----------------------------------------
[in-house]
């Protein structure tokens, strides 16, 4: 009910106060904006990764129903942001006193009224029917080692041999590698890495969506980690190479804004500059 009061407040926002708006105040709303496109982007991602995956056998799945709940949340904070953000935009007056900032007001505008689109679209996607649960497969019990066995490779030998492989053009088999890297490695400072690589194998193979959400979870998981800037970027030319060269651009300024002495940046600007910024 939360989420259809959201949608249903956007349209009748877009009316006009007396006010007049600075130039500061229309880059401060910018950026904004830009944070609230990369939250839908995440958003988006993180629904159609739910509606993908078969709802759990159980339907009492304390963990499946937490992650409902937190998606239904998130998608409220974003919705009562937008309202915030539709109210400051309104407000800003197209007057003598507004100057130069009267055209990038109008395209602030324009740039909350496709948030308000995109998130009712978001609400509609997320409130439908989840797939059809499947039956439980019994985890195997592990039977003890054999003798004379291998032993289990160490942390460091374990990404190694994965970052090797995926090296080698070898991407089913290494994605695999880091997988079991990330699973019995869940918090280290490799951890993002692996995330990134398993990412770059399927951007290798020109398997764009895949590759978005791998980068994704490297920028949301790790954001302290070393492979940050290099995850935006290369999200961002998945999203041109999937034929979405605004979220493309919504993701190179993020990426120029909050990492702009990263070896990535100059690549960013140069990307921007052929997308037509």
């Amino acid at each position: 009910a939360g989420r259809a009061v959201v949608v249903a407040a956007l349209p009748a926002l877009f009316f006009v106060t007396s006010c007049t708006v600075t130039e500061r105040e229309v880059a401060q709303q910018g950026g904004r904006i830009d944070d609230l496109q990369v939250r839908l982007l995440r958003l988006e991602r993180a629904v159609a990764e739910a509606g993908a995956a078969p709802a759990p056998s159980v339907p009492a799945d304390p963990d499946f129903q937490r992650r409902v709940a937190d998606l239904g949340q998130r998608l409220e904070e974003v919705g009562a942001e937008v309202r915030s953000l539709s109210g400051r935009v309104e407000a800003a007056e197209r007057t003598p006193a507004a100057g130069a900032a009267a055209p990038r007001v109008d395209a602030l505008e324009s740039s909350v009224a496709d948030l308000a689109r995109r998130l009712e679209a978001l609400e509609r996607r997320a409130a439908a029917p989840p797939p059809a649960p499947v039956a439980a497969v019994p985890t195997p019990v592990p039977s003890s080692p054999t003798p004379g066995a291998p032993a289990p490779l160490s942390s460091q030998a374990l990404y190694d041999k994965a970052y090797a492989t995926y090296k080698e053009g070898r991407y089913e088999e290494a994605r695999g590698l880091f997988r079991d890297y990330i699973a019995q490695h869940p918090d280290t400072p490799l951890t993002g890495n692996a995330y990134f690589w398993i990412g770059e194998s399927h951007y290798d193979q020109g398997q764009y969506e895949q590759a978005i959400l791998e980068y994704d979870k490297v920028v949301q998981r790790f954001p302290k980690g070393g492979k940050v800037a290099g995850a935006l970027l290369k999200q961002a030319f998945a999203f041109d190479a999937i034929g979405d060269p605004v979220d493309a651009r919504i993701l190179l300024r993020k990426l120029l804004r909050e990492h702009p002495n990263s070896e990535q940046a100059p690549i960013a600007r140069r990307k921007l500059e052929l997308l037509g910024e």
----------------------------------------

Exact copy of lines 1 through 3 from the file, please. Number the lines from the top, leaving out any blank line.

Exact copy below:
[in-house]
């Protein structure tokens, strides 16, 4: 009910106060904006990764129903942001006193009224029917080692041999590698890495969506980690190479804004500059 009061407040926002708006105040709303496109982007991602995956056998799945709940949340904070953000935009007056900032007001505008689109679209996607649960497969019990066995490779030998492989053009088999890297490695400072690589194998193979959400979870998981800037970027030319060269651009300024002495940046600007910024 939360989420259809959201949608249903956007349209009748877009009316006009007396006010007049600075130039500061229309880059401060910018950026904004830009944070609230990369939250839908995440958003988006993180629904159609739910509606993908078969709802759990159980339907009492304390963990499946937490992650409902937190998606239904998130998608409220974003919705009562937008309202915030539709109210400051309104407000800003197209007057003598507004100057130069009267055209990038109008395209602030324009740039909350496709948030308000995109998130009712978001609400509609997320409130439908989840797939059809499947039956439980019994985890195997592990039977003890054999003798004379291998032993289990160490942390460091374990990404190694994965970052090797995926090296080698070898991407089913290494994605695999880091997988079991990330699973019995869940918090280290490799951890993002692996995330990134398993990412770059399927951007290798020109398997764009895949590759978005791998980068994704490297920028949301790790954001302290070393492979940050290099995850935006290369999200961002998945999203041109999937034929979405605004979220493309919504993701190179993020990426120029909050990492702009990263070896990535100059690549960013140069990307921007052929997308037509």
């Amino acid at each position: 009910a939360g989420r259809a009061v959201v949608v249903a407040a956007l349209p009748a926002l877009f009316f006009v106060t007396s006010c007049t708006v600075t130039e500061r105040e229309v880059a401060q709303q910018g950026g904004r904006i830009d944070d609230l496109q990369v939250r839908l982007l995440r958003l988006e991602r993180a629904v159609a990764e739910a509606g993908a995956a078969p709802a759990p056998s159980v339907p009492a799945d304390p963990d499946f129903q937490r992650r409902v709940a937190d998606l239904g949340q998130r998608l409220e904070e974003v919705g009562a942001e937008v309202r915030s953000l539709s109210g400051r935009v309104e407000a800003a007056e197209r007057t003598p006193a507004a100057g130069a900032a009267a055209p990038r007001v109008d395209a602030l505008e324009s740039s909350v009224a496709d948030l308000a689109r995109r998130l009712e679209a978001l609400e509609r996607r997320a409130a439908a029917p989840p797939p059809a649960p499947v039956a439980a497969v019994p985890t195997p019990v592990p039977s003890s080692p054999t003798p004379g066995a291998p032993a289990p490779l160490s942390s460091q030998a374990l990404y190694d041999k994965a970052y090797a492989t995926y090296k080698e053009g070898r991407y089913e088999e290494a994605r695999g590698l880091f997988r079991d890297y990330i699973a019995q490695h869940p918090d280290t400072p490799l951890t993002g890495n692996a995330y990134f690589w398993i990412g770059e194998s399927h951007y290798d193979q020109g398997q764009y969506e895949q590759a978005i959400l791998e980068y994704d979870k490297v920028v949301q998981r790790f954001p302290k980690g070393g492979k940050v800037a290099g995850a935006l970027l290369k999200q961002a030319f998945a999203f041109d190479a999937i034929g979405d060269p605004v979220d493309a651009r919504i993701l190179l300024r993020k990426l120029l804004r909050e990492h702009p002495n990263s070896e990535q940046a100059p690549i960013a600007r140069r990307k921007l500059e052929l997308l037509g910024e």